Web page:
The table at Appendix A sets out the new fees schedule proposed to apply from 1 January 2022. The fees schedule reflects the costs for assessment of each type of application set out in Table 2 above.
For TEQSA registration renewals, there are three levels of fees because, as outlined in section 3.1.1, there are material differences in the costs of assessment based on the scope of standards to be assessed and the complexity of the applications. The factors driving those differences in TEQSA’s costs, and hence the fees to be charged, are also explained in section 3.1.1.
Given that assessment of renewals of TEQSA registration have a significant degree of variability of required effort, TEQSA will assess the regulatory effort required before an application is submitted. TEQSA will advise the applicant of the outcome and the associated fee to be applied to the substantive assessment of the application, including whether expert assessments, site visits or other variable expenses are included, before the submission of the application.
Fees for future years will be adjusted as necessary to reflect changes to TEQSA’s regulatory effort.
The consultation paper proposes an approach to implementing increased cost recovery arrangements that is consistent with the Australian Government Charging Framework with the exception of course accreditation and re-accreditation fees for which a partial cost recovery option is proposed for providers with less than 5000 effective full-time student load (EFTSL) as of 30 June each year, and reflected in the annual Provider Information Request process administered by the Department of Education, Skills and Employment.
The proposed approach retains a starting calculation of liability for fees and charges based strictly on the Australian Government Charging Framework but applies a sliding scale of partial cost recovery of up to 70 per cent of actual cost for course accreditation fees linked to EFTSL. This targeted fee relief to smaller providers is proposed as a measure to mitigate financial and other impacts from the introduction of cost recovery on smaller providers.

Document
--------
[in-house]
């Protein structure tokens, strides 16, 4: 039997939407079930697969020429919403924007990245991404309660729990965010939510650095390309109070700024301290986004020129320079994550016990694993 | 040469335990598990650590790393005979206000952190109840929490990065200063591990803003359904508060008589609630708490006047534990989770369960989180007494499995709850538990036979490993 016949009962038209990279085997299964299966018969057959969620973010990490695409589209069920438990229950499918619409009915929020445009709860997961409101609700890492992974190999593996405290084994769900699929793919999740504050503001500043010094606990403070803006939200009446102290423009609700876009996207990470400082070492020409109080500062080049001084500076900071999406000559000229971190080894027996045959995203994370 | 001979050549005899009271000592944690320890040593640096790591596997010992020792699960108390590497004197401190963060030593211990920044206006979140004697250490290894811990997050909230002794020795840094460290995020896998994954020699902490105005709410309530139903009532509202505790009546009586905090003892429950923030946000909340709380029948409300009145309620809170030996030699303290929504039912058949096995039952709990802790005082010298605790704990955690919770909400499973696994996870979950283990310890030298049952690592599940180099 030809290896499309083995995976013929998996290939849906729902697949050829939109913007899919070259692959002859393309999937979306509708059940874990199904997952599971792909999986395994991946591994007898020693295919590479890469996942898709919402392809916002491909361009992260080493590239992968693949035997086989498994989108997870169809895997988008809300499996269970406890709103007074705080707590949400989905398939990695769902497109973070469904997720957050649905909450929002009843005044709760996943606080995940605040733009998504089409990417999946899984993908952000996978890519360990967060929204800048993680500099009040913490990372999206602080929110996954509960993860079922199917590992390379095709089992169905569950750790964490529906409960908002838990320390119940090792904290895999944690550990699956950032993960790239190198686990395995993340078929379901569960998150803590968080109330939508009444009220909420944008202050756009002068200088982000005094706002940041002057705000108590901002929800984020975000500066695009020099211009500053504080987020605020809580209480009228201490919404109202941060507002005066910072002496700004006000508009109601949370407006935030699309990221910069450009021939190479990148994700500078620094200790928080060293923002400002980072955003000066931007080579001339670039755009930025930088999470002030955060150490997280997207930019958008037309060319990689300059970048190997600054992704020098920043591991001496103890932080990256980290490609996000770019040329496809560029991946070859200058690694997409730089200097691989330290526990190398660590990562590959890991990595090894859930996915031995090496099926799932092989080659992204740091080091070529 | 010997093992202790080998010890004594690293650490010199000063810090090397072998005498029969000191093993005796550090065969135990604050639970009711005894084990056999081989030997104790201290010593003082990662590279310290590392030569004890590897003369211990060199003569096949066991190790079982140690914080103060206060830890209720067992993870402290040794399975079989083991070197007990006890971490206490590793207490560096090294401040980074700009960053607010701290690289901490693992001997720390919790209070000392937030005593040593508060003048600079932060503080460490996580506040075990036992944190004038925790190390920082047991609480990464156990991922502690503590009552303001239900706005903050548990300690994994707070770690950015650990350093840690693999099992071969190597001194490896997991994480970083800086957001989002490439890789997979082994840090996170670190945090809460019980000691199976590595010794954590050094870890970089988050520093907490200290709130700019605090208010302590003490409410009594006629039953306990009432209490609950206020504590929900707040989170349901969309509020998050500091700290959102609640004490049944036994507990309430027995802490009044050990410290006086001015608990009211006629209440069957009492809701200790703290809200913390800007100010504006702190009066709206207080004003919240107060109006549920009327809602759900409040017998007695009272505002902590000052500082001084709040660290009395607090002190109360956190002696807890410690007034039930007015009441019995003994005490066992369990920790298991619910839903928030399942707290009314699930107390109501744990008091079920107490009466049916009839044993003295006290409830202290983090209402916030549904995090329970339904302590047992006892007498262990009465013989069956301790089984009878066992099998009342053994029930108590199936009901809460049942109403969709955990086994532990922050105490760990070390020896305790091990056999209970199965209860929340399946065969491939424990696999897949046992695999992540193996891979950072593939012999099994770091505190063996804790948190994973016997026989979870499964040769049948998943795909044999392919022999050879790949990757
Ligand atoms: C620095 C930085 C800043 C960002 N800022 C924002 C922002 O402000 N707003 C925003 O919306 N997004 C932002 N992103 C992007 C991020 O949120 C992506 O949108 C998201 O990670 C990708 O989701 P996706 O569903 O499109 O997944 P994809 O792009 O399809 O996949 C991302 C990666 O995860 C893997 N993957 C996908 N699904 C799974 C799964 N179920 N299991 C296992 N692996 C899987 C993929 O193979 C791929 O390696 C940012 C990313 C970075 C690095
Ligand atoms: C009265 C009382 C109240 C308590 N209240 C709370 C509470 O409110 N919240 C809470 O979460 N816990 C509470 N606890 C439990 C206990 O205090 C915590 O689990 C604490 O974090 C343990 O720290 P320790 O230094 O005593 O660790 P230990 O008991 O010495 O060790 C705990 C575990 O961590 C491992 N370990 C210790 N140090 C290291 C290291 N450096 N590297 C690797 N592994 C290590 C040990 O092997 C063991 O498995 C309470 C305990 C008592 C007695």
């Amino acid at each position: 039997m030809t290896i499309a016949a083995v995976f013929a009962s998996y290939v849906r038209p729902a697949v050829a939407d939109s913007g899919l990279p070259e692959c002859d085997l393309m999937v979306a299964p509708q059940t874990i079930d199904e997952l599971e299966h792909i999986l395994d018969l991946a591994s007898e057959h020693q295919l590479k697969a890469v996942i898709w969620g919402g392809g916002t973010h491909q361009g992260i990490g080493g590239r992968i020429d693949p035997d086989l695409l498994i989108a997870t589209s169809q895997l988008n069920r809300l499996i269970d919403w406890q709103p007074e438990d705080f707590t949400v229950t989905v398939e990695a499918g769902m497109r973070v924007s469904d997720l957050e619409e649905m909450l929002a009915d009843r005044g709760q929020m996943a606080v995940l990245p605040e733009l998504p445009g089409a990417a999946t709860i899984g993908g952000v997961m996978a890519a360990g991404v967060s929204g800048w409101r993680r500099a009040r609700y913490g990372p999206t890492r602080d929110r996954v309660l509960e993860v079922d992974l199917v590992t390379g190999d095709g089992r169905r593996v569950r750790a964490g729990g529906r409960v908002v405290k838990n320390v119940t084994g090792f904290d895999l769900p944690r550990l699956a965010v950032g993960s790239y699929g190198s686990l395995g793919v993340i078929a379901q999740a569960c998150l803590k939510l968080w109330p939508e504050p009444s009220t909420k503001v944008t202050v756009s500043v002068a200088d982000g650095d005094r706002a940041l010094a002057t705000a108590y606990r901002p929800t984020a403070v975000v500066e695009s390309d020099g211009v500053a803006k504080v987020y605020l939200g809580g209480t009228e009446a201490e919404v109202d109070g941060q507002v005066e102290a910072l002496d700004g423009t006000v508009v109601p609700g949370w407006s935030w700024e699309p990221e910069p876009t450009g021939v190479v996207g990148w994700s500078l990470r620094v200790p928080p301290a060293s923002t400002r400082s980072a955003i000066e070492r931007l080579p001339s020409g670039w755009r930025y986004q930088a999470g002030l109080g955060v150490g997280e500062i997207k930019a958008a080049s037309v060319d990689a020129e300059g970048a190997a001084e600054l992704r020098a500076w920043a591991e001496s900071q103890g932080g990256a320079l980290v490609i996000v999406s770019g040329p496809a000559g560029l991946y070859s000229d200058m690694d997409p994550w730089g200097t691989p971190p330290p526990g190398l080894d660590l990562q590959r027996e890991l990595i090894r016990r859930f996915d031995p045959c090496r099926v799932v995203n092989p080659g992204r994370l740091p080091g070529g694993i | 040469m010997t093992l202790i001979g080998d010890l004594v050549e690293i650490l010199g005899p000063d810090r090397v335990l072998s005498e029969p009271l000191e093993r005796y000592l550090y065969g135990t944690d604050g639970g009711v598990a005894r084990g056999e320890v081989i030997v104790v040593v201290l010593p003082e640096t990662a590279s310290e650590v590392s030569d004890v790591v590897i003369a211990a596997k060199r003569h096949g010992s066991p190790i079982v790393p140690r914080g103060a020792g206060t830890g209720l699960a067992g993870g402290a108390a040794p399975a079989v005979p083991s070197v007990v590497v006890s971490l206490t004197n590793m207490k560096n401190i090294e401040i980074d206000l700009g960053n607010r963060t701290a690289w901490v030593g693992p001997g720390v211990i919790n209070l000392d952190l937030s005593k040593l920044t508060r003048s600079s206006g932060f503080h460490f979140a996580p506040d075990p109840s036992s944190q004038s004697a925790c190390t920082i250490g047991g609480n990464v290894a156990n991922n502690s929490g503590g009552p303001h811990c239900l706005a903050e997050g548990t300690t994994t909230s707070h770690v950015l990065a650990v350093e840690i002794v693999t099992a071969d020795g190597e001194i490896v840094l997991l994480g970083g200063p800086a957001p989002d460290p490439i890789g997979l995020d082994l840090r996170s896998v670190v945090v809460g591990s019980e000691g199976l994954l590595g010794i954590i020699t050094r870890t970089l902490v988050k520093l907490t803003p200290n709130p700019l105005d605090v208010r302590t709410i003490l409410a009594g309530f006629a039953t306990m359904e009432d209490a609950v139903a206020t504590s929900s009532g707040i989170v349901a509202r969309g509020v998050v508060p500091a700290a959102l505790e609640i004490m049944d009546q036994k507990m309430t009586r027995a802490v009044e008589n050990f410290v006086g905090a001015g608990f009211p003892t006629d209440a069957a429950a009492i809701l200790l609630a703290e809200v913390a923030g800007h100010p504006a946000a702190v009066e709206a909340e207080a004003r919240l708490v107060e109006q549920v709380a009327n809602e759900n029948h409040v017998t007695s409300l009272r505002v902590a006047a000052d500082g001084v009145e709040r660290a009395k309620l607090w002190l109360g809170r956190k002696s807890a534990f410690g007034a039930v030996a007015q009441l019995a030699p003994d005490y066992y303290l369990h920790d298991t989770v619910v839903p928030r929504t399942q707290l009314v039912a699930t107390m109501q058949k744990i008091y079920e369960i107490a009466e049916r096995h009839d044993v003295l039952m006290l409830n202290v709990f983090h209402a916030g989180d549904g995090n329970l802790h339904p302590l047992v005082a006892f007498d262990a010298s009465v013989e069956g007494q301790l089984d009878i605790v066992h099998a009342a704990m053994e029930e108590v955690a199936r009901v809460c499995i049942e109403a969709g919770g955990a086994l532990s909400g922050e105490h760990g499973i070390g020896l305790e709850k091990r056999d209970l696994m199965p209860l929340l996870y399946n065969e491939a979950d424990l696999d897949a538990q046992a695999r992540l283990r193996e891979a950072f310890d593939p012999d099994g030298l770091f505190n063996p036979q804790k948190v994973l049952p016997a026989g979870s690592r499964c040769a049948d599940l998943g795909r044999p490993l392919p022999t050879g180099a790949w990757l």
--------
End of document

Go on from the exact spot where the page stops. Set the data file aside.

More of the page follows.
Providers with less than 500 EFTSL will receive the maximum reduction in cost recovery, while full costs will be recovered from providers with 5,000 or more EFTSL. (Refer to Table 3 for bands).
Table 3: Costs recovery bands to be applied
|Number of students
(Equivalent Full Time Student Load EFTSL)
|Reduction in cost recovery applied to course accreditation and re-accreditation fees|
TEQSA’s volume of application-based activities changes considerably each year because of what is largely a seven year-year cycle for the renewal of registrations and accreditations. As a result, a different number occur each year, depending on when they were last assessed. Previous annual projections over the forward estimates have been for between 10 and 70 provider registrations, between 63 and 310 course accreditations, and between two and 43 CRICOS registrations. This variation is expected to be exacerbated further by the current uncertainty in the sector as a result of the COVID-19 pandemic. Such fluctuations make estimates of revenue difficult to predict accurately.